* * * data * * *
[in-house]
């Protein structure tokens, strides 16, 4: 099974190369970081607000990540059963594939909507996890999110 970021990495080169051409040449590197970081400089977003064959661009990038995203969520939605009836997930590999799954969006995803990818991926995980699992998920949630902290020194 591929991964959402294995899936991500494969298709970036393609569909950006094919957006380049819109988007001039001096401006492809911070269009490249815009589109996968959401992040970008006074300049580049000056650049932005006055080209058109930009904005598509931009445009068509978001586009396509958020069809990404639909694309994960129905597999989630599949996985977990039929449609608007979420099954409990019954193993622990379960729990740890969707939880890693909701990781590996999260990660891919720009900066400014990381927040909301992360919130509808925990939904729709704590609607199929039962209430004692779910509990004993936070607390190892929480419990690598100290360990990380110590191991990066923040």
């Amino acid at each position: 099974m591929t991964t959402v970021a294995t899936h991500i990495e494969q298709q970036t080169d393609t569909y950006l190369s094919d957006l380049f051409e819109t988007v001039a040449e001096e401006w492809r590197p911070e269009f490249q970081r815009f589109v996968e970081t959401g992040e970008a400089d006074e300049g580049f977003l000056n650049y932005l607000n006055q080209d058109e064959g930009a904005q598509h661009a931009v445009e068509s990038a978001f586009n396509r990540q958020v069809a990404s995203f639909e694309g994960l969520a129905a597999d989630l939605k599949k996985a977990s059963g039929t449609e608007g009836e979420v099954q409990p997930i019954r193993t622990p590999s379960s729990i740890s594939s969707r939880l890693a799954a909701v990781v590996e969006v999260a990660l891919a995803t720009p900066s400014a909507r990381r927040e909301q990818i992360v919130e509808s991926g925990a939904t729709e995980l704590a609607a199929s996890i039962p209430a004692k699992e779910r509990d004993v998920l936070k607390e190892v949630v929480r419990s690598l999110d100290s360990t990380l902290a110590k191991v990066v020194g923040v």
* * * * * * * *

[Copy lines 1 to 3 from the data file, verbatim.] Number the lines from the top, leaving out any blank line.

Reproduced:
[in-house]
């Protein structure tokens, strides 16, 4: 099974190369970081607000990540059963594939909507996890999110 970021990495080169051409040449590197970081400089977003064959661009990038995203969520939605009836997930590999799954969006995803990818991926995980699992998920949630902290020194 591929991964959402294995899936991500494969298709970036393609569909950006094919957006380049819109988007001039001096401006492809911070269009490249815009589109996968959401992040970008006074300049580049000056650049932005006055080209058109930009904005598509931009445009068509978001586009396509958020069809990404639909694309994960129905597999989630599949996985977990039929449609608007979420099954409990019954193993622990379960729990740890969707939880890693909701990781590996999260990660891919720009900066400014990381927040909301992360919130509808925990939904729709704590609607199929039962209430004692779910509990004993936070607390190892929480419990690598100290360990990380110590191991990066923040």
């Amino acid at each position: 099974m591929t991964t959402v970021a294995t899936h991500i990495e494969q298709q970036t080169d393609t569909y950006l190369s094919d957006l380049f051409e819109t988007v001039a040449e001096e401006w492809r590197p911070e269009f490249q970081r815009f589109v996968e970081t959401g992040e970008a400089d006074e300049g580049f977003l000056n650049y932005l607000n006055q080209d058109e064959g930009a904005q598509h661009a931009v445009e068509s990038a978001f586009n396509r990540q958020v069809a990404s995203f639909e694309g994960l969520a129905a597999d989630l939605k599949k996985a977990s059963g039929t449609e608007g009836e979420v099954q409990p997930i019954r193993t622990p590999s379960s729990i740890s594939s969707r939880l890693a799954a909701v990781v590996e969006v999260a990660l891919a995803t720009p900066s400014a909507r990381r927040e909301q990818i992360v919130e509808s991926g925990a939904t729709e995980l704590a609607a199929s996890i039962p209430a004692k699992e779910r509990d004993v998920l936070k607390e190892v949630v929480r419990s690598l999110d100290s360990t990380l902290a110590k191991v990066v020194g923040v």